Sex-specific inbreeding depression: A meta-analysis

Regina Vega-Trejo*, Raïssa A. de Boer, John L. Fitzpatrick, Alexander Kotrschal

*Corresponding author for this work

Research output: Contribution to journalArticleAcademicpeer-review

13 Citations (Scopus)


Inbreeding depression, the reduced fitness of the offspring of related individuals, can affect males and females differently. Although a comprehensive theoretical framework describing the causes of sex-specific inbreeding depression is lacking, empirical evidence suggests that often one sex tends to be more vulnerable than the other. However, the generality, direction, and degree of sex-specific difference in inbreeding depression remains enigmatic as studies on this topic have reported conflicting results. Here, we conduct a meta-analysis to test for sex-specific differences in the magnitude of inbreeding depression. We synthetised 321 effect sizes of experimental studies across 47 species and found a small difference in inbreeding depression between the sexes: females suffered slightly higher inbreeding depression than males. Furthermore, a higher inbreeding coefficient was correlated with higher inbreeding depression. However, there was a large amount of heterogeneity that remained unexplained, even when considering different factors that could affect inbreeding between the sexes, such as sexual size dimorphism, heterogamety, the type of trait measured and whether animals were tested in a stressful environment. As such, we highlight the need to further explore inbreeding depression across different species to determine the occurrence and causes of sex differences to increase our understanding of the evolutionary consequences of sex-specific inbreeding depression.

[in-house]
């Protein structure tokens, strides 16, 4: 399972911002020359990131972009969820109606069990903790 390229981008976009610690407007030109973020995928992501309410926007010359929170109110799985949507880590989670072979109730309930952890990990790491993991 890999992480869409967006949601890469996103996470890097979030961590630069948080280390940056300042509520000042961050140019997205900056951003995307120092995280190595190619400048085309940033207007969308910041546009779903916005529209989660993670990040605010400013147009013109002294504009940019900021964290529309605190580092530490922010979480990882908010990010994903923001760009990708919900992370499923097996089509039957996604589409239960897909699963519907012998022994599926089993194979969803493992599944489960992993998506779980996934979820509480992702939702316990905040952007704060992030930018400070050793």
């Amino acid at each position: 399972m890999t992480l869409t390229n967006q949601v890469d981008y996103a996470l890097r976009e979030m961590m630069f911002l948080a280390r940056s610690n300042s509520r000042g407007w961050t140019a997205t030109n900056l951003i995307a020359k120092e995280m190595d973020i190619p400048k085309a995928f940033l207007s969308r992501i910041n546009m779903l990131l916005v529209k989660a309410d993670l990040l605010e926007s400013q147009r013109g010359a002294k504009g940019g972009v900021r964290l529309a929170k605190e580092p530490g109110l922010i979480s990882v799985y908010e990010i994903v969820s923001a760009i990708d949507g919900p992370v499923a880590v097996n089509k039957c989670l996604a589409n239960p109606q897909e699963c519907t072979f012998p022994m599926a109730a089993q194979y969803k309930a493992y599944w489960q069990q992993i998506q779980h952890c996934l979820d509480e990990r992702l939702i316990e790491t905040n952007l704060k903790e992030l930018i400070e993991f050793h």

Original languageEnglish
Pages (from-to)1009-1026
JournalEcology Letters
Issue number4
Early online date21 Jan 2022
Publication statusPublished - Apr 2022


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